|Países, regiones, cuencas hidrográficas|
|Usos del agua|
|Riego y drenaje|
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|Year: 2011||Revision date: --||Revision type: --|
|Regional report:||Water Report 37, 2012|
The Maldives are composed of 1 190 low-lying islands, spreading along a north-south axis over a distance of some 1 000 km, about 600 km southwest of Sri Lanka in the Indian Ocean, of which 198 are inhabited.
The total land area of the Maldives is 300 km2 (Table 1). The islands form 26 natural atolls, which for administration purposes are grouped into 19 atolls (atholhu, singular and plural): Alifu, Baa, Dhaalu, Faafu, Gaafu Alifu, Gaafu Dhaalu, Gnaviyani, Haa Alifu, Haa Dhaalu, Kaafu, Laamu, Lhaviyani, Meemu, Noonu, Raa, Seenu, Shaviyani, Thaa, Vaavu; and the capital city: Male (Maale). Most of the islands are very small, few have a land area of more than 1 km², with elevations of not more than 2 m above sea level. All the main islands lie around the rim of the atolls, he lagoons are shallow, containing sandbars and cays with deep passages between the atolls.
In 2009 the total cultivated area was an estimated 7 000 ha, of which 3 000 ha were under permanent crops such as coconut and arecanut. Annual crops such as maize, sorghum, cassava, onion and chilies were grown on the other 4 000 ha.
The islands have a tropical climate with two monsoons, the:
There are many thunderstorms during the months of April and October, which is in between the two monsoons. Precipitation is uniformly distributed throughout the year, except for a dry period of about 90 days from January to March. The long-term mean annual rainfall is 1 972 mm.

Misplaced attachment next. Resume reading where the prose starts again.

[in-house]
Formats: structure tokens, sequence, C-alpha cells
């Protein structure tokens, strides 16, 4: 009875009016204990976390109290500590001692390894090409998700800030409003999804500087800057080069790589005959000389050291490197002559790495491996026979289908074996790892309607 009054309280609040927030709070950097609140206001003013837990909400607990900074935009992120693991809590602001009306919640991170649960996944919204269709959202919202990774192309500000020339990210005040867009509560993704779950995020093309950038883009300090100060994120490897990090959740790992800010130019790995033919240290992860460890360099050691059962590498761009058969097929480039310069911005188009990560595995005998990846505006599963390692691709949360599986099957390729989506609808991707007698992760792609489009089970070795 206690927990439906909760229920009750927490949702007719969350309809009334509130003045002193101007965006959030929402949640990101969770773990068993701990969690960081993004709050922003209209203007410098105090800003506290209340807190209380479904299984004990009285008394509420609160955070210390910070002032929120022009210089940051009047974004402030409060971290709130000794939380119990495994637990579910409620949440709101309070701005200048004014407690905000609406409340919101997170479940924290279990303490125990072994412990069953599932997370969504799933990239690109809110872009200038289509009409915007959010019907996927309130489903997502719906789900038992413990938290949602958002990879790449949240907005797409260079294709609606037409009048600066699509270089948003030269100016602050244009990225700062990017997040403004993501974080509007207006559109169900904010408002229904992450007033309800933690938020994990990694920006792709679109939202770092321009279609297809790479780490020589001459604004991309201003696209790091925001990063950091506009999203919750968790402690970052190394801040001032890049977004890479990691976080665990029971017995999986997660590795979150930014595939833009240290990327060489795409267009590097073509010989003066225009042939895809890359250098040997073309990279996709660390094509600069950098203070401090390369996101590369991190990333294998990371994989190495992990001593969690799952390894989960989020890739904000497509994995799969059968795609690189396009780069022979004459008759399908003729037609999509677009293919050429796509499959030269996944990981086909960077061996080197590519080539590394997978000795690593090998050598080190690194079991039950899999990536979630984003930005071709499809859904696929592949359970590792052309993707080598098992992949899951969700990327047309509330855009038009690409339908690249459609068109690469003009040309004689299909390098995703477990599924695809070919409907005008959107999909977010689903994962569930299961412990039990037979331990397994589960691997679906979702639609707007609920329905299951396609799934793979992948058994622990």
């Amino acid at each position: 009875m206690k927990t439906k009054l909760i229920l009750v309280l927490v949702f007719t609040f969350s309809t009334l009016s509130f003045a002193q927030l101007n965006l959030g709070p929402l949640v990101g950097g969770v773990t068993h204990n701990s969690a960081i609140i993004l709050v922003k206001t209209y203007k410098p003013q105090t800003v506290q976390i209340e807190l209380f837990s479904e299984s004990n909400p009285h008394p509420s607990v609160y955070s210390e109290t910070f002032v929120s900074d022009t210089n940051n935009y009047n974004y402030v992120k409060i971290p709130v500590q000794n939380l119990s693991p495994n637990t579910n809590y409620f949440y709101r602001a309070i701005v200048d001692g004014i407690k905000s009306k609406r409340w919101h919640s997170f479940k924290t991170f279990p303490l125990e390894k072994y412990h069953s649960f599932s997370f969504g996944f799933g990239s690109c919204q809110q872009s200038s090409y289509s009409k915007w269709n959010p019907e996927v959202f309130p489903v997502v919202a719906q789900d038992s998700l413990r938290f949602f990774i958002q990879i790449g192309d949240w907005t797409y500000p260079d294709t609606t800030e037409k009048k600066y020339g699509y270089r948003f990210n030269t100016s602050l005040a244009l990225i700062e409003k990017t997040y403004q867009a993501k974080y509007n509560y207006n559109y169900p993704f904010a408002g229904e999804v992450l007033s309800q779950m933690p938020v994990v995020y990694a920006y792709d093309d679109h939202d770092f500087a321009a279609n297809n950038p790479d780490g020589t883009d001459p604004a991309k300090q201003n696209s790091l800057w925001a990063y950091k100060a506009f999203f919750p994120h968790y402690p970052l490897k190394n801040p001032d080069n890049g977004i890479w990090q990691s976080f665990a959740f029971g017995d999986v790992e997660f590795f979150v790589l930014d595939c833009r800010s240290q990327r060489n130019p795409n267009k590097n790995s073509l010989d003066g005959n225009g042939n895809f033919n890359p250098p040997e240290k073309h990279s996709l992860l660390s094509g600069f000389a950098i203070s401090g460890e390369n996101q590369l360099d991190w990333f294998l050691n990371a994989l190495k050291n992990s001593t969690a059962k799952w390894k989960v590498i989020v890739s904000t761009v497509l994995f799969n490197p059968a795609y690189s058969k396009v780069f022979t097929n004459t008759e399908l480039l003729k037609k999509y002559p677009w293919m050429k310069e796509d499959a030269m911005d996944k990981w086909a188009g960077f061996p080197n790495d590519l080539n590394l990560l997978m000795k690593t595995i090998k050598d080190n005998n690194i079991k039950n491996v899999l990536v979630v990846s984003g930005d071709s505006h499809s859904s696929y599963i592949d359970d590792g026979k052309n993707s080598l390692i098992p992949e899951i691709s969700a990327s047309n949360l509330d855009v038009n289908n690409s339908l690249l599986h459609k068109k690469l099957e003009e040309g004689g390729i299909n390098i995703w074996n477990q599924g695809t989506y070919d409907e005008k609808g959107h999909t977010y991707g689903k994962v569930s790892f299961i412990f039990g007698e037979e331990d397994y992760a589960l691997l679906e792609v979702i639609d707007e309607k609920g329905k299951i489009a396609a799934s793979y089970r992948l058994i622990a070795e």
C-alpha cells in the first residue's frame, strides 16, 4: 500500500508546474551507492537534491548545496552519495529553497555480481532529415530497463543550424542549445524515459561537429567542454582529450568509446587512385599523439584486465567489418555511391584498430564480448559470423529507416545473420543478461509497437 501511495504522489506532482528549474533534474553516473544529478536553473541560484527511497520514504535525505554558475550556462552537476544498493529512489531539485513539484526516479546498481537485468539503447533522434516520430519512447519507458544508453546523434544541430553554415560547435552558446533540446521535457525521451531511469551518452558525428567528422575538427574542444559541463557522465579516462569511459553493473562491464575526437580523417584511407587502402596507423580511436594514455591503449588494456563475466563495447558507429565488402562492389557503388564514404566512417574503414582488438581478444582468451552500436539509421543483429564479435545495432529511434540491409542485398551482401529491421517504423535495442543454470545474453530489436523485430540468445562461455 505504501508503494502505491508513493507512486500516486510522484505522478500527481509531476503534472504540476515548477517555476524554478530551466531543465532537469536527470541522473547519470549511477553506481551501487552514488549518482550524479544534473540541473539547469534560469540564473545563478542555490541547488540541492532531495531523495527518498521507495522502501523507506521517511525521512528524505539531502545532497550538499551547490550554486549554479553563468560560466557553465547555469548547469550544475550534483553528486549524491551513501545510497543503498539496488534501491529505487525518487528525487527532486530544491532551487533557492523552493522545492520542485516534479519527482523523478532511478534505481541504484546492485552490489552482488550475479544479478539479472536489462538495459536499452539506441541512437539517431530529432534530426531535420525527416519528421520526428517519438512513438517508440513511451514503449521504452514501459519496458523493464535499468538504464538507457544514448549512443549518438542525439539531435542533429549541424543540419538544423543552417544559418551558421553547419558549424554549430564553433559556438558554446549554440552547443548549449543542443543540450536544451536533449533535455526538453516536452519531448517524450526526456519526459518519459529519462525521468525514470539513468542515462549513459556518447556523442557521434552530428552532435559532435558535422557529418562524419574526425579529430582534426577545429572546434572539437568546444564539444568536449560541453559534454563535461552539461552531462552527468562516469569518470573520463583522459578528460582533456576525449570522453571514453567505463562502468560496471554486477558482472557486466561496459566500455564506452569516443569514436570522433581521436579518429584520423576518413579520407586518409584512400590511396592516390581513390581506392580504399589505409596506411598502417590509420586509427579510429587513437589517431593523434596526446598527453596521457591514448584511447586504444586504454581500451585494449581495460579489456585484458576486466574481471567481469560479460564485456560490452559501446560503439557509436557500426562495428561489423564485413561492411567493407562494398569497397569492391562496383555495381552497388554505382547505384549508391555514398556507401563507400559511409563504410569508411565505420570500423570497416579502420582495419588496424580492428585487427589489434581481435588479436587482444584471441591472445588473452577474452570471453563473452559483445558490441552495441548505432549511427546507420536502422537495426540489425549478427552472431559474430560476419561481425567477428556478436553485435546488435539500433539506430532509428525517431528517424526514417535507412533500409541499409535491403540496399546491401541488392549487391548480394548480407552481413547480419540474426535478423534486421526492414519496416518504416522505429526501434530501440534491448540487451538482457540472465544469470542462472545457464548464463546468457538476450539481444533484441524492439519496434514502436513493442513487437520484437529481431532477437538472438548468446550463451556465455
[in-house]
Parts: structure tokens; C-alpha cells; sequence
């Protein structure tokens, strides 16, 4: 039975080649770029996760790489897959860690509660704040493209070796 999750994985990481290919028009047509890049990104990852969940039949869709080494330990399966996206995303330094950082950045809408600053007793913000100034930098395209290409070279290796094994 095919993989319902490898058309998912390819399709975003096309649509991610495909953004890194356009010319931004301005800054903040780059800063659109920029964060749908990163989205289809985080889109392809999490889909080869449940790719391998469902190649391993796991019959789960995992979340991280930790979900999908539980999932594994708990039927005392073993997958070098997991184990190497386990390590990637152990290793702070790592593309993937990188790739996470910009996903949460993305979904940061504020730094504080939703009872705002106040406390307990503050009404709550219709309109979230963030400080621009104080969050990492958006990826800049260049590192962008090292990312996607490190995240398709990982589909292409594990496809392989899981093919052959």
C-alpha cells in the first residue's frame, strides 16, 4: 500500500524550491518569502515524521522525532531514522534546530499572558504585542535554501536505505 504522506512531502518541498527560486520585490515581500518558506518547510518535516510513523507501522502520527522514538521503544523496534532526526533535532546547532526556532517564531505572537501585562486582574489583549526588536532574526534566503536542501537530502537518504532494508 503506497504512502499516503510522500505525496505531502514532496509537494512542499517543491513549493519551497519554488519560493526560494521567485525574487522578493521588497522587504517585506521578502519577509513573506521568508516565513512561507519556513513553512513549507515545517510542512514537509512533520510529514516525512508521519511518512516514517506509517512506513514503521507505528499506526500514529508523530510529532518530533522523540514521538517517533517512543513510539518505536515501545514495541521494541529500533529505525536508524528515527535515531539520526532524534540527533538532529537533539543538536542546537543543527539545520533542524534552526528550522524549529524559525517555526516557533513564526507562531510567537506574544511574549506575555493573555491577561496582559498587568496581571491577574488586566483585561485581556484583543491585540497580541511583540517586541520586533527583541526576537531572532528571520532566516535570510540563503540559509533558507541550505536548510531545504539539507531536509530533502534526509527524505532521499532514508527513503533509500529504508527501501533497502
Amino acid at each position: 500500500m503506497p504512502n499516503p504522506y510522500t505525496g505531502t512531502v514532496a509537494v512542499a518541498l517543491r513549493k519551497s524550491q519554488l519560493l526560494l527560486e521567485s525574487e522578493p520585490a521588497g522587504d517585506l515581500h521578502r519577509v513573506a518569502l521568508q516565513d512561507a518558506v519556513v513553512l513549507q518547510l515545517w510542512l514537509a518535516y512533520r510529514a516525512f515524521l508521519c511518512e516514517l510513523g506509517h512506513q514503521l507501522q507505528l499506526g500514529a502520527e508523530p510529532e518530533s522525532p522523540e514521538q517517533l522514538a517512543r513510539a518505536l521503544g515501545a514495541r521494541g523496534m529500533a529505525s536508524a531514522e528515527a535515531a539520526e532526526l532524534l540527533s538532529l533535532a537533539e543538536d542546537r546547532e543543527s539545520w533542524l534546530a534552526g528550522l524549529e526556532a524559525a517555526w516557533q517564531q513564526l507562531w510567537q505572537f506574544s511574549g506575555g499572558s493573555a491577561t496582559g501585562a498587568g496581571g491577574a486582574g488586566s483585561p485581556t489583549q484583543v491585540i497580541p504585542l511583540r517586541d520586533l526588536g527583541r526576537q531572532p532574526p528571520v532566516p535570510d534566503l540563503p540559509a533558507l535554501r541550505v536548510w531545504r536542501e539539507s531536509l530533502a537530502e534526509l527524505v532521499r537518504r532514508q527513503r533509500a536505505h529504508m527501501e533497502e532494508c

The daily temperature varies little throughout the year. The annual mean temperature is 28 °C, ranging from 26.2 to 30.6 °C.
The total population in 2009 was 312 000 inhabitants, of which around 61 percent lived in rural areas (Table 1). The annual average growth rate during the period 1999-2009 was an estimated 1.5 percent. The population is concentrated on Male Island, while many of the other islands remain sparsely populated. Only 198 islands out of 1 190 are inhabited. Considering all islands together, in 2009 the average population density was 1 040 inhabitants/km2, but it is much higher if taking only those islands where the majority of the people live.
Access to improved drinking water sources in 2008 reached 91 percent (99 and 86 percent for the urban and rural population respectively) and 98 percent of the population had access to improved sanitation (100 and 96 percent for urban and rural populations respectively). Following the 2004 tsunami, 79 islands had no safe drinking water and 15 percent of the water systems were destroyed or contaminated.
The total population economically active in agriculture was around 23 000 inhabitants (2009), amounting to 16 percent of the economically active population. Of the total population economically active in agriculture 39 percent were women. In 2009, the gross domestic product (GDP) was US$1 473 million of which agriculture accounted for 5 percent.
Maldivians rely on natural rainfall for agriculture. The main crops are maize, sweet potatoes, millet, almonds, sugarcane, pineapples, taro, cassava, and a number of tropical fruits and vegetables. Fruits, such as sweet bananas, papaya, mangoes, limes, star-apples and guavas are grown within the compounds of each family’s property together with a few vegetables.